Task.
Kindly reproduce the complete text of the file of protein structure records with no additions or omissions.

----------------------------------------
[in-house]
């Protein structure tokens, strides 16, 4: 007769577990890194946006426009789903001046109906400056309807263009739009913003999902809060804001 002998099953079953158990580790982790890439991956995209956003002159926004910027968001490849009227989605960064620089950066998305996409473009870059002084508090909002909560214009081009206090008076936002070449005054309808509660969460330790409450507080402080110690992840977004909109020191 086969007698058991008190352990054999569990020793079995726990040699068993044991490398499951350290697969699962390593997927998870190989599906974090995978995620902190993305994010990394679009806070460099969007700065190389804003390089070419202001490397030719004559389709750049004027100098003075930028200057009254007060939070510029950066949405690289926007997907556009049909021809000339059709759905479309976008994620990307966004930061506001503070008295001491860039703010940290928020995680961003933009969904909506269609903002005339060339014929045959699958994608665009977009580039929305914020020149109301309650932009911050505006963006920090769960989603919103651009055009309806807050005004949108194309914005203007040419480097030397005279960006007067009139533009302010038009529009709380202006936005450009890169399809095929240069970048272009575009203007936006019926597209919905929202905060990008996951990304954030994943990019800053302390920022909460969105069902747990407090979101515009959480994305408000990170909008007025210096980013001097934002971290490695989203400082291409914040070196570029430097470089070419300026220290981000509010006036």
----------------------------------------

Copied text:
[in-house]
């Protein structure tokens, strides 16, 4: 007769577990890194946006426009789903001046109906400056309807263009739009913003999902809060804001 002998099953079953158990580790982790890439991956995209956003002159926004910027968001490849009227989605960064620089950066998305996409473009870059002084508090909002909560214009081009206090008076936002070449005054309808509660969460330790409450507080402080110690992840977004909109020191 086969007698058991008190352990054999569990020793079995726990040699068993044991490398499951350290697969699962390593997927998870190989599906974090995978995620902190993305994010990394679009806070460099969007700065190389804003390089070419202001490397030719004559389709750049004027100098003075930028200057009254007060939070510029950066949405690289926007997907556009049909021809000339059709759905479309976008994620990307966004930061506001503070008295001491860039703010940290928020995680961003933009969904909506269609903002005339060339014929045959699958994608665009977009580039929305914020020149109301309650932009911050505006963006920090769960989603919103651009055009309806807050005004949108194309914005203007040419480097030397005279960006007067009139533009302010038009529009709380202006936005450009890169399809095929240069970048272009575009203007936006019926597209919905929202905060990008996951990304954030994943990019800053302390920022909460969105069902747990407090979101515009959480994305408000990170909008007025210096980013001097934002971290490695989203400082291409914040070196570029430097470089070419300026220290981000509010006036």